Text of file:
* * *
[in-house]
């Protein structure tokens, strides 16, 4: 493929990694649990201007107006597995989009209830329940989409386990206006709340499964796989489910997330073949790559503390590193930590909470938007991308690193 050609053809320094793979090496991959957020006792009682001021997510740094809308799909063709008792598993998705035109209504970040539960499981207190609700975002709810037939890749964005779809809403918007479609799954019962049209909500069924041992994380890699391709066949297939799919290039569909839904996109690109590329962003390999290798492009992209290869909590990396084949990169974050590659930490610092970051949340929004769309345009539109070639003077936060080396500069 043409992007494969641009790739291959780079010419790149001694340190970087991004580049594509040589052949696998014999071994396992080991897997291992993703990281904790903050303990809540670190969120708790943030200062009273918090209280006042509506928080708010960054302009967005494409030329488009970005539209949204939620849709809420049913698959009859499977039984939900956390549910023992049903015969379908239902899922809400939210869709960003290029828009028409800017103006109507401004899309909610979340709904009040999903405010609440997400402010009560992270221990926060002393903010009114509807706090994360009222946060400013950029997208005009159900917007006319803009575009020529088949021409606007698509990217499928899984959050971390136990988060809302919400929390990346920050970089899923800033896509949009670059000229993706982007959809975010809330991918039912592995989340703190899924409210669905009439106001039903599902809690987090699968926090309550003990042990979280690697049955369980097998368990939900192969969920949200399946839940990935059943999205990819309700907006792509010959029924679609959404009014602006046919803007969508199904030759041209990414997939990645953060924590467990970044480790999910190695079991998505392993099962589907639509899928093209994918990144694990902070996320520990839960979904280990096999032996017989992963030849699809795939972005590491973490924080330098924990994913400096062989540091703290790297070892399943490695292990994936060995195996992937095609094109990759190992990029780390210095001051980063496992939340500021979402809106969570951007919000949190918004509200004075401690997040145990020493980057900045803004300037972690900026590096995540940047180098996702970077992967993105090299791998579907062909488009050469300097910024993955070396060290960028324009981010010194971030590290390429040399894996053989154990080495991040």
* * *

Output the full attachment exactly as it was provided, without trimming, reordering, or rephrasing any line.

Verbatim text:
[in-house]
């Protein structure tokens, strides 16, 4: 493929990694649990201007107006597995989009209830329940989409386990206006709340499964796989489910997330073949790559503390590193930590909470938007991308690193 050609053809320094793979090496991959957020006792009682001021997510740094809308799909063709008792598993998705035109209504970040539960499981207190609700975002709810037939890749964005779809809403918007479609799954019962049209909500069924041992994380890699391709066949297939799919290039569909839904996109690109590329962003390999290798492009992209290869909590990396084949990169974050590659930490610092970051949340929004769309345009539109070639003077936060080396500069 043409992007494969641009790739291959780079010419790149001694340190970087991004580049594509040589052949696998014999071994396992080991897997291992993703990281904790903050303990809540670190969120708790943030200062009273918090209280006042509506928080708010960054302009967005494409030329488009970005539209949204939620849709809420049913698959009859499977039984939900956390549910023992049903015969379908239902899922809400939210869709960003290029828009028409800017103006109507401004899309909610979340709904009040999903405010609440997400402010009560992270221990926060002393903010009114509807706090994360009222946060400013950029997208005009159900917007006319803009575009020529088949021409606007698509990217499928899984959050971390136990988060809302919400929390990346920050970089899923800033896509949009670059000229993706982007959809975010809330991918039912592995989340703190899924409210669905009439106001039903599902809690987090699968926090309550003990042990979280690697049955369980097998368990939900192969969920949200399946839940990935059943999205990819309700907006792509010959029924679609959404009014602006046919803007969508199904030759041209990414997939990645953060924590467990970044480790999910190695079991998505392993099962589907639509899928093209994918990144694990902070996320520990839960979904280990096999032996017989992963030849699809795939972005590491973490924080330098924990994913400096062989540091703290790297070892399943490695292990994936060995195996992937095609094109990759190992990029780390210095001051980063496992939340500021979402809106969570951007919000949190918004509200004075401690997040145990020493980057900045803004300037972690900026590096995540940047180098996702970077992967993105090299791998579907062909488009050469300097910024993955070396060290960028324009981010010194971030590290390429040399894996053989154990080495991040």